Has the Sixth Circuit Breathed New Life to Employer Stock-Drop ERISA Litigation?, Contributed by Russell L. Hirshhorn and Anthony S. Cacace

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In Pfeil v. State Street Bank and Trust Co., No. 10-CV-2302, 2012 BL 39978 (6th Cir. Feb. 22, 2012), the Sixth Circuit decided three issues that it had not previously confronted in employer stock-drop ERISA litigation. Unfortunately for ERISA plan sponsors and fiduciaries, the Court’s ruling on each issue may increase plaintiffs’ ability to survive a motion to dismiss within the Sixth Circuit. First, the Court stated that the presumption of prudence applicable to a plan fiduciary’s decision to invest in an employer stock fund should not be applied on a motion to dismiss. Second, based on what would appear to reflect a lack of understanding of the modern portfolio theory, the Court ruled that plaintiffs adequately pled loss causation by alleging that the offering of a company stock fund was imprudent, without regard to the plan’s other investment alternatives. Lastly, the Court ruled that safe harbor available to plan fiduciaries pursuant to ERISA § 404(c) should not be evaluated on a motion to dismiss and, in any event, would not, in its view, eliminate a plan fiduciary’s responsibility for making imprudent investment options available in 401(k) plans.


General Motors (GM) sponsored two defined contribution 401(k) plans, one for hourly employees and one for salaried employees (GM Plans). The GM Plans offered participants several investment options, including mutual funds, non-mutual fund investments, and the GM Stock Fund (GM Fund). The Plans documents explained that the purpose of this stock fund was “to enable Participants to acquire an ownership interest in General Motors and is intended to be a basic design feature” of the Plans. The Plans further provided that this fund “shall be invested exclusively in [General Motors stock]” without regard to diversification of assets, the risk profile of the investment, the amount of income provided by the stock, or fluctuations in the market value of the stock. The Plans documents stated, however, that these restrictions would not apply if the Plan fiduciary:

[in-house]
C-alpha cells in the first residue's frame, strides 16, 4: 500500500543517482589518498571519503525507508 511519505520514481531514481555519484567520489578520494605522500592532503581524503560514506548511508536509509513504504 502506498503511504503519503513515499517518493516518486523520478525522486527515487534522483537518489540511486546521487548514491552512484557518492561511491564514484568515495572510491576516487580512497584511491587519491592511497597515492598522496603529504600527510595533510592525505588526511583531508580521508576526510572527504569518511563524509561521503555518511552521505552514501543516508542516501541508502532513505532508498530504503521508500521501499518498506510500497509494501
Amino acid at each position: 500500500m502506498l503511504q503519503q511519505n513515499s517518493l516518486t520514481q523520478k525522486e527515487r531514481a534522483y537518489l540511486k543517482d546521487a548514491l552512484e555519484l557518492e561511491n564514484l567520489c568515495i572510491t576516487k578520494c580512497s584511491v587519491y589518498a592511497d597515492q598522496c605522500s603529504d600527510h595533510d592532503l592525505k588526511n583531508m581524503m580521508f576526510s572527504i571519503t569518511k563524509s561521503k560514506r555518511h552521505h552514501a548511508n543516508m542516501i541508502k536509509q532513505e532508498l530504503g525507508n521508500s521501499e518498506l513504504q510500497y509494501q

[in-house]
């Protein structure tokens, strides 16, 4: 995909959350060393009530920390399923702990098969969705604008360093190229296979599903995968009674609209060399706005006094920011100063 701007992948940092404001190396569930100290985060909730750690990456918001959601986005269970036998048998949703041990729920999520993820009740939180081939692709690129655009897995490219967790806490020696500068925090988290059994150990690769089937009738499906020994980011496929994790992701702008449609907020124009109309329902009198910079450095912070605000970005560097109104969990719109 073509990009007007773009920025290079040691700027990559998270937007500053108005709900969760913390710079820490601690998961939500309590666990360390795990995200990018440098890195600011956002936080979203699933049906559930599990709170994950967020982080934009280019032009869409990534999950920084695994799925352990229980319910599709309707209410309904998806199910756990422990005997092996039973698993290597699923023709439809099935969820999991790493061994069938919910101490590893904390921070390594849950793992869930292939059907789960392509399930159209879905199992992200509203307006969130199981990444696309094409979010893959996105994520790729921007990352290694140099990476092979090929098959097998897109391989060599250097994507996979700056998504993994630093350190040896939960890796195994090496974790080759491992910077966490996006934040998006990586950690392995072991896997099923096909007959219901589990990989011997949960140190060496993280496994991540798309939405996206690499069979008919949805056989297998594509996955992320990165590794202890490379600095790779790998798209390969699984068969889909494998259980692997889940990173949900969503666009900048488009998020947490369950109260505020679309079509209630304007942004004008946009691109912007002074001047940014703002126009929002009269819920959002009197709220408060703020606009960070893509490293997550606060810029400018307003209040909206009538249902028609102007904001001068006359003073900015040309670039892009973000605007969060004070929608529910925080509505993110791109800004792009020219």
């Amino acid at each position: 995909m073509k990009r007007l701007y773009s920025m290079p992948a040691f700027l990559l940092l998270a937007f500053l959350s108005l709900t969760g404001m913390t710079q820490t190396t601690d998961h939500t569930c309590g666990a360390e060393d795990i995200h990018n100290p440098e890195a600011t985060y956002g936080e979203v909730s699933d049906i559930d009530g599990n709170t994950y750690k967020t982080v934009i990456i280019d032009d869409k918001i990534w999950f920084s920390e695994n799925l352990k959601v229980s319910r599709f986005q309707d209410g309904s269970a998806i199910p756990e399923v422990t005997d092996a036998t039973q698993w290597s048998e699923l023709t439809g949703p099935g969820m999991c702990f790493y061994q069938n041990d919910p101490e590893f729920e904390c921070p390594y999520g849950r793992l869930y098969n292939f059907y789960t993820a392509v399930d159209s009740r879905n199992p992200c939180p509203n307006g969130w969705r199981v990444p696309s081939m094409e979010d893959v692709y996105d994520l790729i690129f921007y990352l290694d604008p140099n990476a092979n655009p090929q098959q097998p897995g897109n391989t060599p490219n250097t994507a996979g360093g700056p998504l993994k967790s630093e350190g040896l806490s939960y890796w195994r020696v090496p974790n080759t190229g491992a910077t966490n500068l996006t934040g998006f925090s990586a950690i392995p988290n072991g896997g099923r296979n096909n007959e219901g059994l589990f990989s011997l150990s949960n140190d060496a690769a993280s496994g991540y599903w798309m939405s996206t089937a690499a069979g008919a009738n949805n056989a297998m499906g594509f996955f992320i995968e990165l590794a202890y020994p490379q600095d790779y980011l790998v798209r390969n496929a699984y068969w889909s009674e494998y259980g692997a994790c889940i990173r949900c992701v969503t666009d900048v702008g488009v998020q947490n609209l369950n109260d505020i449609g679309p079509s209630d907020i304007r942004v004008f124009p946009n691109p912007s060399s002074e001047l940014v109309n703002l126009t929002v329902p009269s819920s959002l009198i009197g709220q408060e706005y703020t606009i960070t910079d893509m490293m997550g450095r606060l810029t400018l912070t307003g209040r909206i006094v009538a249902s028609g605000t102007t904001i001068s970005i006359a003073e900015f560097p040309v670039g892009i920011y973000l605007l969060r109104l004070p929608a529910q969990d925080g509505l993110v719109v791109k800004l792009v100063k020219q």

in its discretion, using an abuse of discretion standard, determines from reliable public information that (A) there is a serious question concerning [General Motors'] short-term viability as a going concern without resort to bankruptcy proceedings; or (B) there is no possibility in the short-term of recouping any substantial proceeds from the sale of stock in bankruptcy proceedings.

In the event either of these conditions were met, the Plan documents directed the Plan fiduciary to divest the Plans’ holdings in the GM Fund.

On June 30, 2006, GM appointed State Street Bank and Trust Company (State Street) as the independent fiduciary of the Plans. Plaintiffs alleged that, at that time, GM already was in “serious financial trouble” and that the prevailing view was that bankruptcy protection was “virtually a certainty” for the company. In fact, according to plaintiffs, on July 15, 2008, GM’s Chief Executive Officer announced that the company needed to implement a restructuring plan to combat second quarter 2008 losses, which he described as “significant.” Plaintiffs alleged that under these circumstances, State Street should have recognized as early as July 15, 2008 that GM was bound for bankruptcy and that GM stock was no longer a prudent investment for the Plans.

It was not, however, until November 21, 2008 that State Street informed participants that it was suspending further purchases of GM stock, citing “GM’s recent earnings announcement and related information about GM’s business.” State Street did not take any action to divest the over fifty million shares of GM stock held by Plan participants until March 31, 2009. GM filed a bankruptcy petition on June 1, 2009.

Plaintiffs filed a complaint alleging that State Street breached its fiduciary duties under the Employee Retirement Income Security Act of 1974, as amended (ERISA) by failing to prudently manage Plan assets. In particular, plaintiffs asserted that State Street should have recognized that GM was destined for bankruptcy, GM stock was no longer a prudent investment option to be offered under the Plans, and State Street should have divested the GM Plans’ investments in the GM Fund much sooner.